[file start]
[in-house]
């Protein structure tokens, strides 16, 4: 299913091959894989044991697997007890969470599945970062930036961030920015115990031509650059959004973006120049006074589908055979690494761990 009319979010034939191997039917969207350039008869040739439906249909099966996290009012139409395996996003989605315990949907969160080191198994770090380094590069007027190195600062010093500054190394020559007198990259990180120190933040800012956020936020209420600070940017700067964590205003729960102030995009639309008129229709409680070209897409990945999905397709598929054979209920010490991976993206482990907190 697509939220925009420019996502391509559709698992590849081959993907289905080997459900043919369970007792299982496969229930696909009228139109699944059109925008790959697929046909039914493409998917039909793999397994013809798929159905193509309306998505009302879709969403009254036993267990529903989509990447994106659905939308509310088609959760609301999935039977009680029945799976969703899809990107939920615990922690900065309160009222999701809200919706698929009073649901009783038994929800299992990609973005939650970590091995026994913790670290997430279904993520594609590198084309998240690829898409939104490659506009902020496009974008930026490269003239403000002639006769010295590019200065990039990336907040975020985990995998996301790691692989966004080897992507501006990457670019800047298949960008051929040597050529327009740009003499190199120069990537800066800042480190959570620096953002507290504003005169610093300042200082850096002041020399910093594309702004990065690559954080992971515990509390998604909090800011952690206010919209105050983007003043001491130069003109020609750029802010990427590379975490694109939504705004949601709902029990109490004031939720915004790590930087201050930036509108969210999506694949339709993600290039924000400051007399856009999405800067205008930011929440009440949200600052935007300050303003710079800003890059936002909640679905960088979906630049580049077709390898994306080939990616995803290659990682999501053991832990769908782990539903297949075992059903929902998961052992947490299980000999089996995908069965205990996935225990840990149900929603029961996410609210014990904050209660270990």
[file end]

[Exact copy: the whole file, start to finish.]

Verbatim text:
[in-house]
């Protein structure tokens, strides 16, 4: 299913091959894989044991697997007890969470599945970062930036961030920015115990031509650059959004973006120049006074589908055979690494761990 009319979010034939191997039917969207350039008869040739439906249909099966996290009012139409395996996003989605315990949907969160080191198994770090380094590069007027190195600062010093500054190394020559007198990259990180120190933040800012956020936020209420600070940017700067964590205003729960102030995009639309008129229709409680070209897409990945999905397709598929054979209920010490991976993206482990907190 697509939220925009420019996502391509559709698992590849081959993907289905080997459900043919369970007792299982496969229930696909009228139109699944059109925008790959697929046909039914493409998917039909793999397994013809798929159905193509309306998505009302879709969403009254036993267990529903989509990447994106659905939308509310088609959760609301999935039977009680029945799976969703899809990107939920615990922690900065309160009222999701809200919706698929009073649901009783038994929800299992990609973005939650970590091995026994913790670290997430279904993520594609590198084309998240690829898409939104490659506009902020496009974008930026490269003239403000002639006769010295590019200065990039990336907040975020985990995998996301790691692989966004080897992507501006990457670019800047298949960008051929040597050529327009740009003499190199120069990537800066800042480190959570620096953002507290504003005169610093300042200082850096002041020399910093594309702004990065690559954080992971515990509390998604909090800011952690206010919209105050983007003043001491130069003109020609750029802010990427590379975490694109939504705004949601709902029990109490004031939720915004790590930087201050930036509108969210999506694949339709993600290039924000400051007399856009999405800067205008930011929440009440949200600052935007300050303003710079800003890059936002909640679905960088979906630049580049077709390898994306080939990616995803290659990682999501053991832990769908782990539903297949075992059903929902998961052992947490299980000999089996995908069965205990996935225990840990149900929603029961996410609210014990904050209660270990």